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Acacia bakeri leaves

Classification System: APG IV

Superregnum: Eukaryota
Regnum: Plantae
Cladus: Angiosperms
Cladus: Eudicots
Cladus: Core eudicots
Cladus: Rosids
Cladus: Eurosids I
Ordo: Fabales

Familia: Fabaceae
Subfamilia: Caesalpinioideae
Tribus: Acacieae
Genus: Acacia
Species: Acacia bakeri
Name

Acacia bakeri Maiden, 1895
Distribution
Native distribution areas:
Acacia bakeri

Continental: Australasia
Regional: Australia
New South Wales, Queensland

References: Brummitt, R.K. 2001. TDWG – World Geographical Scheme for Recording Plant Distributions, 2nd Edition
References
Primary references

Maiden, J.H. , 1895. Proceedings of the Linnean Society of New South Wales 20:337.

Links

Govaerts, R. et al. 2020. Acacia bakeri in Kew Science Plants of the World online. The Board of Trustees of the Royal Botanic Gardens, Kew. Published on the internet. Accessed: 2020 Jul 26. Reference page.
International Plant Names Index. 2019. Acacia bakeri. Published online. Accessed: Jul 26 2019.
Tropicos.org 2019. Acacia bakeri. Missouri Botanical Garden. Published on the internet. Accessed: 2019 Jul 26.
Hassler, M. Jul. Acacia bakeri. World Plants: Synonymic Checklists of the Vascular Plants of the World In: Roskovh, Y., Abucay, L., Orrell, T., Nicolson, D., Bailly, N., Kirk, P., Bourgoin, T., DeWalt, R.E., Decock, W., De Wever, A., Nieukerken, E. van, Zarucchi, J. & Penev, L., eds. Jul. Species 2000 & ITIS Catalogue of Life. Published on the internet. Accessed: Jul 26 {{{3}}}. Reference page.
USDA, ARS, Germplasm Resources Information Network. Acacia bakeri in the Germplasm Resources Information Network (GRIN), U.S. Department of Agriculture Agricultural Research Service. Accessed: 09-Oct-10.

Vernacular names
English: Baker's Wattle, Marblewood

Acacia bakeri, known as the marblewood, white marblewood, Baker's wattle or scrub wattle,[1] is one of the largest of all acacias, growing to 40 m (130 ft) tall. It is a long-lived climax rainforest tree from eastern Australia. Unlike most acacias, fire is not required for seed germination. This tree is considered vulnerable to extinction. Its former habitat is lowland sub tropical rainforest which has been mostly cleared in the 19th and 20th centuries.[2]

Description

The tree is found with heights of 5 to 40 m (16 to 131 ft) but must often is found with a height of around 8 m (26 ft)[2] and has an erect to spreading habit. The grey to greyish brown coloured bark is finely fissured or sometimes smooth. It has reddish coloured, terete and glabrous branchlets. Like most Acacias it has phyllodes rather than true leaves. The evergreen phyllodes have an elliptic to broadly elliptic shape and are straight to slightly curved with a length of 5 to 10 cm (2.0 to 3.9 in) and a width of 15 to 50 mm (0.59 to 1.97 in) and have three to four prominent veins. It usually flowers in the spring and produces inflorescences that appear singly on the raceme axis. The spherical flower-heads have a diameter of 3 to 5 mm (0.12 to 0.20 in) and contain 15 to 30 pale yellow to cream-coloured flowers. The firmly papery to thinly leathery seed pods that form after flowering are straight or curved and flat but can be constricted between the seeds. The pods are 5 to 6 cm (2.0 to 2.4 in) in length and 10 to 16 mm (0.39 to 0.63 in) wide containing longitudinally arranged seeds. [1] The sub-shiny dark brown seeds are flattened and have an oblong to broadly elliptic shape and a length of 6 to 10 mm (0.24 to 0.39 in).[2]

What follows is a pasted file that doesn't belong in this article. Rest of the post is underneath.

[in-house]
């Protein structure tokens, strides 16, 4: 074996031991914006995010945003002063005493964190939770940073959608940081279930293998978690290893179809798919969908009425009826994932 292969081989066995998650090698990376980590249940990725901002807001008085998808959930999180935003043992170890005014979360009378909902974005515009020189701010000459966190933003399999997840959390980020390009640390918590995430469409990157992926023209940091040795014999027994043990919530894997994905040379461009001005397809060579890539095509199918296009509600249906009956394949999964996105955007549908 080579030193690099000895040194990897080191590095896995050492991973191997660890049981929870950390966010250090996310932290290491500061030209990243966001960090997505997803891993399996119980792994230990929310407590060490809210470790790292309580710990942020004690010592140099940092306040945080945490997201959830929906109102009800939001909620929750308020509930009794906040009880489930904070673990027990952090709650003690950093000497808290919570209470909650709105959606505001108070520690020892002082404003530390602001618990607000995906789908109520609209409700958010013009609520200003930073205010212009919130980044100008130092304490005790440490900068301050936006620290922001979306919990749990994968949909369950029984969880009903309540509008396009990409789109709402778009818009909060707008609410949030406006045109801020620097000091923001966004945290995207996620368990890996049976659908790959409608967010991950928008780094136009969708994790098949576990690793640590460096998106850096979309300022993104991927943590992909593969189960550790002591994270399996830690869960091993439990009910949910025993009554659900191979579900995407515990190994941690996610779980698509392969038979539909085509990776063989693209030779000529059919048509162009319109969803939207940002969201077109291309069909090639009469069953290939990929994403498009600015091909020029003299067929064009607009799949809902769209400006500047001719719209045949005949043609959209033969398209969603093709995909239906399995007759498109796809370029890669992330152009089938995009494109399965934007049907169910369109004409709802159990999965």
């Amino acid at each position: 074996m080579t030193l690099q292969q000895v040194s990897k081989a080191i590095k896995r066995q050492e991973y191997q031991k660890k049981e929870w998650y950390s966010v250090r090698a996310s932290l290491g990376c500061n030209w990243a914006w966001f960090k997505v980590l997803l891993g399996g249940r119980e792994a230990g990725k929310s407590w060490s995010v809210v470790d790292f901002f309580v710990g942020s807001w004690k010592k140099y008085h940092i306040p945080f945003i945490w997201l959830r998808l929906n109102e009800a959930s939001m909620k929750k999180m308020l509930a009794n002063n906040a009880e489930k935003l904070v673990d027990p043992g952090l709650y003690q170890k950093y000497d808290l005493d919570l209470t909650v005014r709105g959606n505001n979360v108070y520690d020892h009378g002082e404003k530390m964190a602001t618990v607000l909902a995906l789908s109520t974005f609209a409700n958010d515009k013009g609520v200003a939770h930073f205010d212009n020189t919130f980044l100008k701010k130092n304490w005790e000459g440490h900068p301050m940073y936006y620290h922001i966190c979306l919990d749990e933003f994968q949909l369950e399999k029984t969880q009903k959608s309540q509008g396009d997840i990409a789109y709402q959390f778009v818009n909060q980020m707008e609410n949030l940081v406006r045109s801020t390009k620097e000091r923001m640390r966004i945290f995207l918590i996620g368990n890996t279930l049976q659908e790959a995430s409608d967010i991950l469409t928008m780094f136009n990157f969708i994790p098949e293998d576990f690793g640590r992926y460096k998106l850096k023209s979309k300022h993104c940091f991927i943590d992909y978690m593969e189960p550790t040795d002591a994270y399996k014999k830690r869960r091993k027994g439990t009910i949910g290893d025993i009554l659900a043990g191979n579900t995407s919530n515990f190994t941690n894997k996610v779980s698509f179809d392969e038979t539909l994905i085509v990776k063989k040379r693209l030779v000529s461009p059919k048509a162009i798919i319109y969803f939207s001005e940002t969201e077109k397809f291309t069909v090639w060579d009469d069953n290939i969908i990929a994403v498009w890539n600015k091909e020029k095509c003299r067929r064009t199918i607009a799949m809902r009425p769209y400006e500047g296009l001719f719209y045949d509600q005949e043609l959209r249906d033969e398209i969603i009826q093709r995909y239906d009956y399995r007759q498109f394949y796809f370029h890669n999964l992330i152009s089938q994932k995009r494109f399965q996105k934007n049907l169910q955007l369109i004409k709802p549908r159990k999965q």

Taxonomy

The species was first formally described by the botanist Joseph Maiden in 1896 as part of the work A giant Acacia from the Brunswick River as published in the Proceedings of the Linnean Society of New South Wales. It was reclassified as Racosperma bakeri by Leslie Pedley in 1987 the transferred back to genus Acacia in 2001.[3] The specific epithet honours Richard Thomas Baker who worked for the Sydney Technological Museum and collected the type specimen.[1] It is thought to be allied with Acacia binervata and part of a group of species closely related Acacia rothii.[2]
Distribution

The natural range of distribution is from Brunswick Heads and Mullumbimby in north eastern New South Wales to around the Burrum River in the Maryborough of south eastern Queensland[2] where it is commonly a part of wet sclerophyll Eucalyptus forest and rainforest communities.[1] It grows usually in lowland areas with volcanic and alluvial soils.[2]
See also

List of Acacia species

References

"Acacia bakeri Maiden". PlantNet. Royal Botanic Garden, Sydney. Retrieved 22 August 2019.
"Acacia bakeri Maiden". Wattle - Acacias of Australia. Lucid Central. 2018. Retrieved 22 August 2019.

"Acacia bakeri Maiden Baker's Wattle". Atlas of Living Australia. Global Biodiversity Information Facility. Retrieved 22 August 2019.

Floyd, A. G. (1989). Rainforest Trees of Mainland South-eastern Australia (1st ed.). Port Melbourne: Elsevier Australia - Inkata Imprint, copyright Forestry Commission of New South Wales (published 1 December 1989). p. 210. ISBN 0-909605-57-2. Retrieved 25 July 2009. (other publication details, included in citation)

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